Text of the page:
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Does anybody have useful example of "this" assignment inside a C# method? I have been asked for it once during job interview, and I am still interested in answer myself.

Thank you!

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9 Answers 9

up vote 34 down vote accepted

The other answers are incorrect when they say you cannot assign to 'this'. True, you can't for a class type, but you can for a struct type:

public struct MyValueType
{
    public int Id;
    public void Swap(ref MyValueType other)
    {
        MyValueType temp = this;
        this = other;
        other = temp;
    }
}

At any point a struct can alter itself by assigning to 'this' like so.

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6  
learn something new every day... –  Brian Leahy Sep 16 '08 at 7:42
1  
Ohhh it's because as a struct it is a value type and the assignment operator = with value types copies values. –  Brian Leahy Sep 16 '08 at 7:44
    
Enlightening! Subjective Comment: however apart from the Swap(ref struct) scenario, I can't think of anything else that can benefit from this. this cannot be used before assigning all members of that struct. I'd rather use the s2 = s1 instead of having a method with this used as above. –  Gishu Sep 16 '08 at 9:02
    
Also have not seen this before :) –  leppie Oct 7 '08 at 8:09

using the this keyword ensures that only variables and methods scoped in the current type are accessed. This can be used when you have a naming conflict between a field/property and a local variable or method parameter.

Typically used in constructors:

private readonly IProvider provider;
public MyClass(IProvider provider)
{
  this.provider = provider;
}

In this example we assign the parameter provider to the private field provider.

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Not sure if I completely understand your question, but if someone asked you "Why might you assign a value to the 'this' keyword in C#?" then either they are idiots or it was a trick question.

You cannot assign a value to the "this" keyword in C#.

EDIT: Apparently you can assign to the "this" keyword within a struct. I guess I need to use structs more often... ;)


EDIT: If, on the other hand, someone is talking about assigning the value of "this" to another variable, that would be different.

public class Node
{
   ...  

   public void AddChild(Node childNode)
   {
      childNode.ParentNode = this; // this node will be child node's parent
   }

   ...
}
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You cannot overwrite "this". It points to the current object instance.

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only correct place for this from syntax point of view, is Extension methods in C# 3.0 when you specify first parameter of method as foo(ftype this, ...). and then can use this extension for any instance of ftype. But is's just syntax and not real this ovveride operation.

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"this" is a reference to the current class instance. If you have a non-static method on a class, you can refer to the current class instance using this:

 public class MyClass{

      public string SomeProperty {get;set;}
      public void GetSomeProperty(){
        return this.SomeProperty;
      }

}
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public class Test {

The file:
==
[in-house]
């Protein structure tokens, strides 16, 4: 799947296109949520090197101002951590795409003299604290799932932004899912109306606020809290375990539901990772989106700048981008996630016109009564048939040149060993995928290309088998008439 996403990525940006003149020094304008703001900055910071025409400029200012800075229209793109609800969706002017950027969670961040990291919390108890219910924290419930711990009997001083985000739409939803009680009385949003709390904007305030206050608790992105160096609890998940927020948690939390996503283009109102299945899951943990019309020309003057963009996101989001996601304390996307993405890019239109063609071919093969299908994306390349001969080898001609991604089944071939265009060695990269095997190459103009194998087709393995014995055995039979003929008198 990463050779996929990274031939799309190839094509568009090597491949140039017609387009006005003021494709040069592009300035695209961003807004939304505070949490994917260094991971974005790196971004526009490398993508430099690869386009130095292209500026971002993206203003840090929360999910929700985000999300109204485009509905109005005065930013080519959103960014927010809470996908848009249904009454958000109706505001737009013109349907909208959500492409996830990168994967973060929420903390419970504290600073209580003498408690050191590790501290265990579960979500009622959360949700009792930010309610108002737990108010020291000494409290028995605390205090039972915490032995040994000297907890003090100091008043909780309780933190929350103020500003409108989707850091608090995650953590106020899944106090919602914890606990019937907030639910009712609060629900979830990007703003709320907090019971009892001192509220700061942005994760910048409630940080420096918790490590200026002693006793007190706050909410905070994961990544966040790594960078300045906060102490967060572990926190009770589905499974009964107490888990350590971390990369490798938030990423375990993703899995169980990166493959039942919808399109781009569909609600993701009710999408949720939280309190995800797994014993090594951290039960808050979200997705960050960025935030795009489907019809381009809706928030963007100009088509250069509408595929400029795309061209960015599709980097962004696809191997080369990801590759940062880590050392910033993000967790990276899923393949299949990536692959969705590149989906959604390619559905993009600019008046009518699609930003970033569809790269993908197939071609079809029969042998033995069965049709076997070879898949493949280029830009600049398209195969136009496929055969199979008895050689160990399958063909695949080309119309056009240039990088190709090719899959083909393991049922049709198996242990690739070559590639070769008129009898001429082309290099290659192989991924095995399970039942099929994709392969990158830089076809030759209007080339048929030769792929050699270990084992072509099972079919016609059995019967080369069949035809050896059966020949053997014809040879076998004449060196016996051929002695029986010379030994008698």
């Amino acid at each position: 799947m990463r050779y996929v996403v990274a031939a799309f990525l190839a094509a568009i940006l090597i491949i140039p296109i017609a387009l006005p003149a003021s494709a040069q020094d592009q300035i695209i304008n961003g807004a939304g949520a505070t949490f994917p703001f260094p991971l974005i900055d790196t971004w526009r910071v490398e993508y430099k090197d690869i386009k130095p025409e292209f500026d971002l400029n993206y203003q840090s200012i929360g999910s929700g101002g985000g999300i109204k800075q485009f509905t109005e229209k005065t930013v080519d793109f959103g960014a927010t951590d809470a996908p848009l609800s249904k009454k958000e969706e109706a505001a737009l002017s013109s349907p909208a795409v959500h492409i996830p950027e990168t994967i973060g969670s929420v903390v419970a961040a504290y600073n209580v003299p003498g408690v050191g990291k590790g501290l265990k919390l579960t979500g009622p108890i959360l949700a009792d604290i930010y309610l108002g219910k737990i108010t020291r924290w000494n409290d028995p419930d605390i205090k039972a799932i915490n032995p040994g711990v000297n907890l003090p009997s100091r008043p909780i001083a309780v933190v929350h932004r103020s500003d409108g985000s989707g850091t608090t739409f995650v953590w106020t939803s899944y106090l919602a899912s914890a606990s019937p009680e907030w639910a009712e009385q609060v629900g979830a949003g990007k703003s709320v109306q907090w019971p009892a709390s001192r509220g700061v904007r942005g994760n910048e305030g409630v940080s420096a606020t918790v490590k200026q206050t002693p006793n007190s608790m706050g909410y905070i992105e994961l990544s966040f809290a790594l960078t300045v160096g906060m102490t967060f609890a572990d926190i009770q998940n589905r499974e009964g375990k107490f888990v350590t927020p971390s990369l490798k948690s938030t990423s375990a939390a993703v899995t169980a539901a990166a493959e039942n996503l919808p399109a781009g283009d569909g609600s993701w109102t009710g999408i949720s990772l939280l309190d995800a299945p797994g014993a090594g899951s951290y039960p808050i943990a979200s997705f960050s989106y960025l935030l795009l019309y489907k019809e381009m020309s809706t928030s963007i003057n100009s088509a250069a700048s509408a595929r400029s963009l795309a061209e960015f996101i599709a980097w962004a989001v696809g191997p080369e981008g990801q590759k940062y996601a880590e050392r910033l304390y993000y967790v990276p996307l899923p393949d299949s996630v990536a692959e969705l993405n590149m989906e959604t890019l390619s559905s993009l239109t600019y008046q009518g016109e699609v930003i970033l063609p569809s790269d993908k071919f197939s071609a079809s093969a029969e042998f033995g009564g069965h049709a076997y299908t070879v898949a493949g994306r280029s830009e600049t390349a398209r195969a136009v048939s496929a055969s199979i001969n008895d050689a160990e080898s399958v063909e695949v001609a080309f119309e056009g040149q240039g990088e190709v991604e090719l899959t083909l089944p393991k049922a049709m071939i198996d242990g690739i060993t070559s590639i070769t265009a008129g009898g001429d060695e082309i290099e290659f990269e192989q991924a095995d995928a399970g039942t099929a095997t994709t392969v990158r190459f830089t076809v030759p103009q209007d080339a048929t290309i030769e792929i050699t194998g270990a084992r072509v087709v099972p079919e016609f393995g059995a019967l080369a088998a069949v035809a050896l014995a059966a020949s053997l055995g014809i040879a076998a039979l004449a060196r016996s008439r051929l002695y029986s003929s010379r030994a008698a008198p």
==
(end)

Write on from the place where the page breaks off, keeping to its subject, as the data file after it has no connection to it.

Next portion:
int id;
    public Test(int id) {
       this.id = id;
    }

    public Test(Test test) {
       this = test;
    }
}
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This code doesn't compile. But really if you change class to struct, like richdiet said, it's OK. –  Alexander Prokofyev Sep 24 '08 at 4:19

if you're asked to assign something to this, there's quite a few examples. One that comes to mind is telling a control who his daddy is:

class frmMain
{
    void InitializeComponents()
    {
        btnOK = new Button();
        btnOK.Parent = this;
    }
}
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I know this question has long been answered and discussion has stopped, but here's a case I didn't see mentioned anywhere on the interwebs and thought it may be useful to share here.

I've used this to maintain immutability of members while still supporting serialization. Consider a struct defined like this:

public struct SampleStruct : IXmlSerializable
{
    private readonly int _data;

    public int Data { get { return _data; } }

    public SampleStruct(int data)
    {
         _data = data;
    }

    #region IXmlSerializableMembers

    public XmlSchema GetSchema() { return null; }

    public void ReadXml(XmlReader reader)
    {
        this = new SampleStruct(int.Parse(reader.ReadString()));
    }

    public void WriteXml(XmlWriter writer
    {
        writer.WriteString(data.ToString());
    }

    #endregion
}

Since we're allowed to overwrite this, we can maintain the immutability of _data held within a single instance. This has the added benefit of when deserializing new values you're guaranteed a fresh instance, which is sometimes a nice guarantee! }

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You've just created a mutable value type. And worse still, you create a mutable value type that appears as if it's immutable at first glance. This is all kinds of evil. –  Servy May 28 at 14:54
    
I would recommend explicitly implementing the IXmlSerializable interface for a little more safety, but then the question becomes, is it ever OK to have a serializable struct, since in order to be serializable you need to be mutable in some sense. –  mhand Jun 6 at 16:02

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